General Teaching Council Northern Ireland

 


Thousands switch schools in pursuit of better results

21-11-2008


21/11/2008 :: Northern Ireland :: The Irish News

Thousands of pupils are switching schools every year in pursuit of better education - but figures show that more are transferring to non-grammars.

Both grammar and non-grammar secondary schools are receiving an influx of new pupils preparing to undertake GCSE and A-level study.

Statistics compiled by the Department of Education show that about 3,000 are leaving one school for another by the end of Year 10 and 12.

Pupils will traditionally begin working towards GCSEs after Year 10, while most embark on AS and A-levels after Year 12.

Children change schools for many reasons. Some feel their education would benefit from being at a different sixth form, some are attracted by different combinations of subjects while others transfer when moving into a new area.

There is a perception that the majority of children who leave their schools to pursue exams transfer mostly to grammars but this is not borne out by the department's statistics.

According to the most up to date figures - for the 2006/07 academic year - a total of 766 pupils switched to a new or different non-grammar school by the end of Year 10 compared to 573 who won places at a grammar.

The majority of the 766 going on to take GCSEs or equivalent exams moved from another non-grammar school. Just 54 switched from the grammar sector.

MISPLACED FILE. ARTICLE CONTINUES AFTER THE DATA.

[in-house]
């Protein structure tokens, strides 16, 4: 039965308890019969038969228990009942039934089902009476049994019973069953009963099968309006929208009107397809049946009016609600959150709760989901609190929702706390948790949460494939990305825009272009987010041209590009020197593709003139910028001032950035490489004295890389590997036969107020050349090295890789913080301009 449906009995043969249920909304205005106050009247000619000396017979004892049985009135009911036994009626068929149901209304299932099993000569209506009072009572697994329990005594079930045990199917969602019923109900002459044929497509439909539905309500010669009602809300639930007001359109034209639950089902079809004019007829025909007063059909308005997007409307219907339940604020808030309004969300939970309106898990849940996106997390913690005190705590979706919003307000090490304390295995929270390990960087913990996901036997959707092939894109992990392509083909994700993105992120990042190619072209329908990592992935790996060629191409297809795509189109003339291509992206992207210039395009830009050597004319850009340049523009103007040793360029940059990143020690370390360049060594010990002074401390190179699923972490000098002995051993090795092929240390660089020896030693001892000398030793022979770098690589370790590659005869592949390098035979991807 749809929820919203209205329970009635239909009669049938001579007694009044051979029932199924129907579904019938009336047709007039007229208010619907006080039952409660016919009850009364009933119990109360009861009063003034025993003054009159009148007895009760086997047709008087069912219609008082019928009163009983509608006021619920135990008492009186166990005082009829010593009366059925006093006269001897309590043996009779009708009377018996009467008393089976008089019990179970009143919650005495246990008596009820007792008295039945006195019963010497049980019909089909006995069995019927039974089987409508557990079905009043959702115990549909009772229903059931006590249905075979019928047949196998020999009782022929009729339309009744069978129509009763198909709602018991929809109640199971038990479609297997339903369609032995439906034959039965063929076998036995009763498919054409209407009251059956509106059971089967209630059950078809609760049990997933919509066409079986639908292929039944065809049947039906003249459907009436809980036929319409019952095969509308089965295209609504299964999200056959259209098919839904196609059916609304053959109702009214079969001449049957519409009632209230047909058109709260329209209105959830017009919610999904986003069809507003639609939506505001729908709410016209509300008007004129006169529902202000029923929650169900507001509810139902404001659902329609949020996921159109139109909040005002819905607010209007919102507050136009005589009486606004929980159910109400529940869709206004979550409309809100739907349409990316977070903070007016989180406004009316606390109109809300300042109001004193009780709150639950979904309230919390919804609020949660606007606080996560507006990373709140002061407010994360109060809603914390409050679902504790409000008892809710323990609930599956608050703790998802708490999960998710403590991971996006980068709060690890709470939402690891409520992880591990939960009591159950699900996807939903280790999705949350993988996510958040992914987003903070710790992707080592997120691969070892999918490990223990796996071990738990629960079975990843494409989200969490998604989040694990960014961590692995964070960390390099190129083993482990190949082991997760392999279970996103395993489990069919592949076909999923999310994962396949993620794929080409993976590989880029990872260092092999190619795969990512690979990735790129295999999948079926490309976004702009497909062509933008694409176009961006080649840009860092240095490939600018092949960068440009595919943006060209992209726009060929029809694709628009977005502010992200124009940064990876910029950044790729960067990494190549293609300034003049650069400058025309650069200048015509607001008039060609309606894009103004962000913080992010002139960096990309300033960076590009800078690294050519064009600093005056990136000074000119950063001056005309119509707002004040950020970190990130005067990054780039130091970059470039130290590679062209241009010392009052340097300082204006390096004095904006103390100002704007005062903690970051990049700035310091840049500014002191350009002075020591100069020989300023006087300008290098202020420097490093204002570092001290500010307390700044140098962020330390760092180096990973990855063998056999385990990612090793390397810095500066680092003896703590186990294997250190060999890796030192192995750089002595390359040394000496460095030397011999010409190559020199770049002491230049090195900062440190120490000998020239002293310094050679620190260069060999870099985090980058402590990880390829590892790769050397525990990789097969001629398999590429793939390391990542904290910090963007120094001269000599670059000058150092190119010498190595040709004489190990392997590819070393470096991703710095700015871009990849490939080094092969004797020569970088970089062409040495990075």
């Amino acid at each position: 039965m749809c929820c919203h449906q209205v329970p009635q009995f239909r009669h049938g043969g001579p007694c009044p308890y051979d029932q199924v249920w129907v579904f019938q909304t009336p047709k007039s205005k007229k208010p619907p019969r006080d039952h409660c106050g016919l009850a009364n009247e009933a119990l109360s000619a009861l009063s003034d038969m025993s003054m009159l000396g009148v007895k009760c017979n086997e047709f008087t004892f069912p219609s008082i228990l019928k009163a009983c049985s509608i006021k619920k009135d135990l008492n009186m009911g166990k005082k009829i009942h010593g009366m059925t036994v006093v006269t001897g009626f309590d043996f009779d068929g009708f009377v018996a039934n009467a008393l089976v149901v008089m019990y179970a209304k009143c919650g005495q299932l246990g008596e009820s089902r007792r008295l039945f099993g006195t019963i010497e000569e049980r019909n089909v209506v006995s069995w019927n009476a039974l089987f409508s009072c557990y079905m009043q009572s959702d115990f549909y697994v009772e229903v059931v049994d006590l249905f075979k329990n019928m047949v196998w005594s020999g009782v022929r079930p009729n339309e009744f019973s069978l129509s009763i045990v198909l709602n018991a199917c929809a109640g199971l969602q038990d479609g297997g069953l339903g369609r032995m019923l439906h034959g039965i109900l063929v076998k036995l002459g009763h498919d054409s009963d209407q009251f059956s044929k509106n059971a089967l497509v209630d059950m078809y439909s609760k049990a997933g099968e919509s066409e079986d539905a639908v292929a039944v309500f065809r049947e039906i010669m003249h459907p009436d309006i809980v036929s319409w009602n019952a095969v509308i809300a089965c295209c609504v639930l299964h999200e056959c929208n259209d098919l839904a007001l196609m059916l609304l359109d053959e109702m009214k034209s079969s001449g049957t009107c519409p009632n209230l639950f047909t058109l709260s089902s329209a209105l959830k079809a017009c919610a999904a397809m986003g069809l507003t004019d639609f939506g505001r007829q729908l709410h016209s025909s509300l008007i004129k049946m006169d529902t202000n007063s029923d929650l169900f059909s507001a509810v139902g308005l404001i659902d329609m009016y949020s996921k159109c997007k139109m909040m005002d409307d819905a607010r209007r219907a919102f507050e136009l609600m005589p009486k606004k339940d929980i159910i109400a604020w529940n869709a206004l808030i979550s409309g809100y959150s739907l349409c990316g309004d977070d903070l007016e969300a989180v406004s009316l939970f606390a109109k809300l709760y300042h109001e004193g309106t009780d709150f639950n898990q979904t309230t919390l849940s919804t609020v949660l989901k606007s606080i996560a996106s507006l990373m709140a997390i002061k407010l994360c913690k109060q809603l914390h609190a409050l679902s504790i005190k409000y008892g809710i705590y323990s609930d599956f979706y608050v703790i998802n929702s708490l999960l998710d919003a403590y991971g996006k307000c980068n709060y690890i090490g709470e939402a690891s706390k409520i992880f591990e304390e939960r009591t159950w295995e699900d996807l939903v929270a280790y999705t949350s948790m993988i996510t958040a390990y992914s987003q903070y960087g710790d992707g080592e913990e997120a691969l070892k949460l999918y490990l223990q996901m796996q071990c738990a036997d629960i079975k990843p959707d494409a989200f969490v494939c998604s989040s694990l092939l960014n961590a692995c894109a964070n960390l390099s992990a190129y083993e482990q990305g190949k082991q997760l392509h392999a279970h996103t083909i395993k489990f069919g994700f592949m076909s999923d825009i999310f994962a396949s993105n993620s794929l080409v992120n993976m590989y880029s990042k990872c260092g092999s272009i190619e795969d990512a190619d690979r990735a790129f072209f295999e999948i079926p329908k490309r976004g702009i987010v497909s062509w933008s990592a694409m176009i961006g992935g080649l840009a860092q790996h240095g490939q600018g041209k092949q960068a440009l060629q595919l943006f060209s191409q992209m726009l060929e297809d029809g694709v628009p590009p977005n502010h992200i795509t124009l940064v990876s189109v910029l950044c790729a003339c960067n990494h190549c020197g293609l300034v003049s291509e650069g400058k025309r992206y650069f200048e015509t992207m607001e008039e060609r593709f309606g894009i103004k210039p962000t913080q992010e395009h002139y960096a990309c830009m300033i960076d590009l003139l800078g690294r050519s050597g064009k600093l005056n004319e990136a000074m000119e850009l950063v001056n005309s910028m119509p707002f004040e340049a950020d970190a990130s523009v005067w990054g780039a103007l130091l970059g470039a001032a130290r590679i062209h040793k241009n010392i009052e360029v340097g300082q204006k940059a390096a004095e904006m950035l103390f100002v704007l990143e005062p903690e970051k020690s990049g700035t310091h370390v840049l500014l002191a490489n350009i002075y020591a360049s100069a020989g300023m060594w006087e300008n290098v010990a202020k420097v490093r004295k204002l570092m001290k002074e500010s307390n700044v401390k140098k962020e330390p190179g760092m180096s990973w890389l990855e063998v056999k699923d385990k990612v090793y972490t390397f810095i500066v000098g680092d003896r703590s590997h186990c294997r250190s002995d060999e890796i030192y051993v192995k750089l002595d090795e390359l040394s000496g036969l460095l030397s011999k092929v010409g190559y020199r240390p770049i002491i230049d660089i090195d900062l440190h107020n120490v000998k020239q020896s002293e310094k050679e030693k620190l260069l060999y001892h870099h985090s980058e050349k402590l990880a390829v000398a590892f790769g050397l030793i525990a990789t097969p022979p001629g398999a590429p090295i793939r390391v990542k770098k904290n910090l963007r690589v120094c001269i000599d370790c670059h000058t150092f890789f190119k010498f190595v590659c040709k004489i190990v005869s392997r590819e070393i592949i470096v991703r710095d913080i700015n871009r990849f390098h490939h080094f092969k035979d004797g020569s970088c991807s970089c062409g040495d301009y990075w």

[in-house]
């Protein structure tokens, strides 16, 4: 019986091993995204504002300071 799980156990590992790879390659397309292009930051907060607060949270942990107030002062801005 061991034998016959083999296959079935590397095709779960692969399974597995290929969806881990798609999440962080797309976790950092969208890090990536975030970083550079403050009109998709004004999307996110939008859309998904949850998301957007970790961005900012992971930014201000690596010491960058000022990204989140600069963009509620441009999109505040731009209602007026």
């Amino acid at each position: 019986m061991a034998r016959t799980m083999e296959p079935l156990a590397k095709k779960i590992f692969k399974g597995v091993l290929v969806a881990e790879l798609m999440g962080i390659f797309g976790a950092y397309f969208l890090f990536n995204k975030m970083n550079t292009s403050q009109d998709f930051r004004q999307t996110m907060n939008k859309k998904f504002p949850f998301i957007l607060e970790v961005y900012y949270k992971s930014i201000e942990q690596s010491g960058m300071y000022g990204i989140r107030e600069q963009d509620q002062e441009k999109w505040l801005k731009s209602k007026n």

At Year 12 the picture was different with grammar schools receiving a slightly higher number of transferees.

The figures show, however, that the numbers of pupils leaving grammar for non-grammar education ahead of sixth form is rising - jumping from 143 in 2005/06 to 157 in 2006/07.

Observers have previously suggested that some grammar school pupils may never have been prepared for the demands of academically-biased schooling.

Falling pupil numbers mean children scoring C and D grades in their 11-plus, who in the past would have been turned away, are being offered grammar places.

Many, therefore, later struggle to achieve the required standard at GCSE and A-level and move elsewhere.

The numbers remaining in a non-grammar setting beyond age 16 is also rising annually.

Many secondary schools have started A-level courses in recent years which has helped boost the number of new pupils and retain existing students beyond their GCSEs.

St Colm's High School in Draperstown began offering A-levels for the first time four years ago.

"Due to the economic climate and our success at A-level we have more opting to do the A-level exams than would have done previously," principal Roisin McKenna said.

"It is a major positive for these children as prior to this they would not have taken the leap to A-levels."

 

Back

© Copyright 2006 i3 Digital